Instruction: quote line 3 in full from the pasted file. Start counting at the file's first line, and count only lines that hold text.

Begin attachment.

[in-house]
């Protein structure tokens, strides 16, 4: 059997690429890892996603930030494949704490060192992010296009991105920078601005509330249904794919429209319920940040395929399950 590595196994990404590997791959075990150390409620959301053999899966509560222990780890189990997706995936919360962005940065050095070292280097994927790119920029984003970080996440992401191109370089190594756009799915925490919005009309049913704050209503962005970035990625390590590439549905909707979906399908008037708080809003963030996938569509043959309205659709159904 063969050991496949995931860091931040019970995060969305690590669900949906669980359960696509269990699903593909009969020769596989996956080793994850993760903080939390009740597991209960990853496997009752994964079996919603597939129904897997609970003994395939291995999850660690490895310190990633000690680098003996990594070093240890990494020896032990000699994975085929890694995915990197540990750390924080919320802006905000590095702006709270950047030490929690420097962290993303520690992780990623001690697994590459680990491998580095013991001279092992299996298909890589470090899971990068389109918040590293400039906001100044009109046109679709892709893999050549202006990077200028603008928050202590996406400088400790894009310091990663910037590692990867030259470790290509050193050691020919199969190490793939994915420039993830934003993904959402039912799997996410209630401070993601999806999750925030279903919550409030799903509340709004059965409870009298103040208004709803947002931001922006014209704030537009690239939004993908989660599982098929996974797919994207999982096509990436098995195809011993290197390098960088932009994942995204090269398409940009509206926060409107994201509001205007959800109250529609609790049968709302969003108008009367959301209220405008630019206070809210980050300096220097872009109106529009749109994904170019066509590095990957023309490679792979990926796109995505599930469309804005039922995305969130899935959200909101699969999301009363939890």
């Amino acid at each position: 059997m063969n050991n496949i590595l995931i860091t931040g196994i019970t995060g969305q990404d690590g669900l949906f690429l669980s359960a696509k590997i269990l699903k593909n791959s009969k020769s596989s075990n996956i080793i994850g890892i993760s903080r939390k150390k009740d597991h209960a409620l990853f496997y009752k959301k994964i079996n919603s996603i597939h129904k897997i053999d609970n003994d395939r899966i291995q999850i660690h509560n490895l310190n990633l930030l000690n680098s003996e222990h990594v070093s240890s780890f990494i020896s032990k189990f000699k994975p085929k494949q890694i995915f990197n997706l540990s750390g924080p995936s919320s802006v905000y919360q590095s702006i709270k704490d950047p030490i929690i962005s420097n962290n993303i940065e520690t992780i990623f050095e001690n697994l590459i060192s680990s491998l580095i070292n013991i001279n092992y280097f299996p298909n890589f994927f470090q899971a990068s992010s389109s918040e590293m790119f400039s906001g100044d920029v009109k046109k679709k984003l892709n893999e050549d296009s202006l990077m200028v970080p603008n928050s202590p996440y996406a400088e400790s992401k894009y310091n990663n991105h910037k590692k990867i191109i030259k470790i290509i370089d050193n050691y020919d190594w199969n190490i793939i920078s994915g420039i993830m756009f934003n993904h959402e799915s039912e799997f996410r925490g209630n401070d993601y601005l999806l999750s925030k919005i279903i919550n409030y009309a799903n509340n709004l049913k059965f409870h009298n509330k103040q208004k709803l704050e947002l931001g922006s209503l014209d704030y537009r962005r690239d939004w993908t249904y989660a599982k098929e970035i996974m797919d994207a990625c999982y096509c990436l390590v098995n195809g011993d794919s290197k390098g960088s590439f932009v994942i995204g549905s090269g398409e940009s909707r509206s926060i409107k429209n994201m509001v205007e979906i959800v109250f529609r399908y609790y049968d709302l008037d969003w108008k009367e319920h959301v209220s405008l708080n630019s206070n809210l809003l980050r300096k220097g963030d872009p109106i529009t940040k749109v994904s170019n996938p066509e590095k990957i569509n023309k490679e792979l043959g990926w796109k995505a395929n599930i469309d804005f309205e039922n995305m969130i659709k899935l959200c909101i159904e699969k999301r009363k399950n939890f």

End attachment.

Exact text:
């Amino acid at each position: 059997m063969n050991n496949i590595l995931i860091t931040g196994i019970t995060g969305q990404d690590g669900l949906f690429l669980s359960a696509k590997i269990l699903k593909n791959s009969k020769s596989s075990n996956i080793i994850g890892i993760s903080r939390k150390k009740d597991h209960a409620l990853f496997y009752k959301k994964i079996n919603s996603i597939h129904k897997i053999d609970n003994d395939r899966i291995q999850i660690h509560n490895l310190n990633l930030l000690n680098s003996e222990h990594v070093s240890s780890f990494i020896s032990k189990f000699k994975p085929k494949q890694i995915f990197n997706l540990s750390g924080p995936s919320s802006v905000y919360q590095s702006i709270k704490d950047p030490i929690i962005s420097n962290n993303i940065e520690t992780i990623f050095e001690n697994l590459i060192s680990s491998l580095i070292n013991i001279n092992y280097f299996p298909n890589f994927f470090q899971a990068s992010s389109s918040e590293m790119f400039s906001g100044d920029v009109k046109k679709k984003l892709n893999e050549d296009s202006l990077m200028v970080p603008n928050s202590p996440y996406a400088e400790s992401k894009y310091n990663n991105h910037k590692k990867i191109i030259k470790i290509i370089d050193n050691y020919d190594w199969n190490i793939i920078s994915g420039i993830m756009f934003n993904h959402e799915s039912e799997f996410r925490g209630n401070d993601y601005l999806l999750s925030k919005i279903i919550n409030y009309a799903n509340n709004l049913k059965f409870h009298n509330k103040q208004k709803l704050e947002l931001g922006s209503l014209d704030y537009r962005r690239d939004w993908t249904y989660a599982k098929e970035i996974m797919d994207a990625c999982y096509c990436l390590v098995n195809g011993d794919s290197k390098g960088s590439f932009v994942i995204g549905s090269g398409e940009s909707r509206s926060i409107k429209n994201m509001v205007e979906i959800v109250f529609r399908y609790y049968d709302l008037d969003w108008k009367e319920h959301v209220s405008l708080n630019s206070n809210l809003l980050r300096k220097g963030d872009p109106i529009t940040k749109v994904s170019n996938p066509e590095k990957i569509n023309k490679e792979l043959g990926w796109k995505a395929n599930i469309d804005f309205e039922n995305m969130i659709k899935l959200c909101i159904e699969k999301r009363k399950n939890f």